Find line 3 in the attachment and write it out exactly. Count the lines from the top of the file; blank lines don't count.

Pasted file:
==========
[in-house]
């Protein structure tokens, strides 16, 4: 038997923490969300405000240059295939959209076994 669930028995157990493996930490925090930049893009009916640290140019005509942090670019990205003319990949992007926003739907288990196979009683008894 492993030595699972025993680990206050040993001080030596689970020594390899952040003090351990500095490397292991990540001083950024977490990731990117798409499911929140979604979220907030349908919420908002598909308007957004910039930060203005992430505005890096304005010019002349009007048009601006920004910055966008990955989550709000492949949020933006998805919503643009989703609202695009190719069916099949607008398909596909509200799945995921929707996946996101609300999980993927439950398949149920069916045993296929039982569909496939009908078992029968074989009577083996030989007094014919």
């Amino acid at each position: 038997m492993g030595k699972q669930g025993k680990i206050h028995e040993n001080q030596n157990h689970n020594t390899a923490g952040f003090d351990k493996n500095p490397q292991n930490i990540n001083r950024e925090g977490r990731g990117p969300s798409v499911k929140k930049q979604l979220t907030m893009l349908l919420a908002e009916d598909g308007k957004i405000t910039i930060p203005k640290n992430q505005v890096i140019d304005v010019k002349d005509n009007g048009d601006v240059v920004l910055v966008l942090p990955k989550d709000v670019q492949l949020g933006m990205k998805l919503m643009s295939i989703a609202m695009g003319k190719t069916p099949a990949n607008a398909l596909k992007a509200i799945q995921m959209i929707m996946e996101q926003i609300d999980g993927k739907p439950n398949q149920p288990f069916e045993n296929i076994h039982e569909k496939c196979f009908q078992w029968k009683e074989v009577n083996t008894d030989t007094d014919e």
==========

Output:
């Amino acid at each position: 038997m492993g030595k699972q669930g025993k680990i206050h028995e040993n001080q030596n157990h689970n020594t390899a923490g952040f003090d351990k493996n500095p490397q292991n930490i990540n001083r950024e925090g977490r990731g990117p969300s798409v499911k929140k930049q979604l979220t907030m893009l349908l919420a908002e009916d598909g308007k957004i405000t910039i930060p203005k640290n992430q505005v890096i140019d304005v010019k002349d005509n009007g048009d601006v240059v920004l910055v966008l942090p990955k989550d709000v670019q492949l949020g933006m990205k998805l919503m643009s295939i989703a609202m695009g003319k190719t069916p099949a990949n607008a398909l596909k992007a509200i799945q995921m959209i929707m996946e996101q926003i609300d999980g993927k739907p439950n398949q149920p288990f069916e045993n296929i076994h039982e569909k496939c196979f009908q078992w029968k009683e074989v009577n083996t008894d030989t007094d014919e």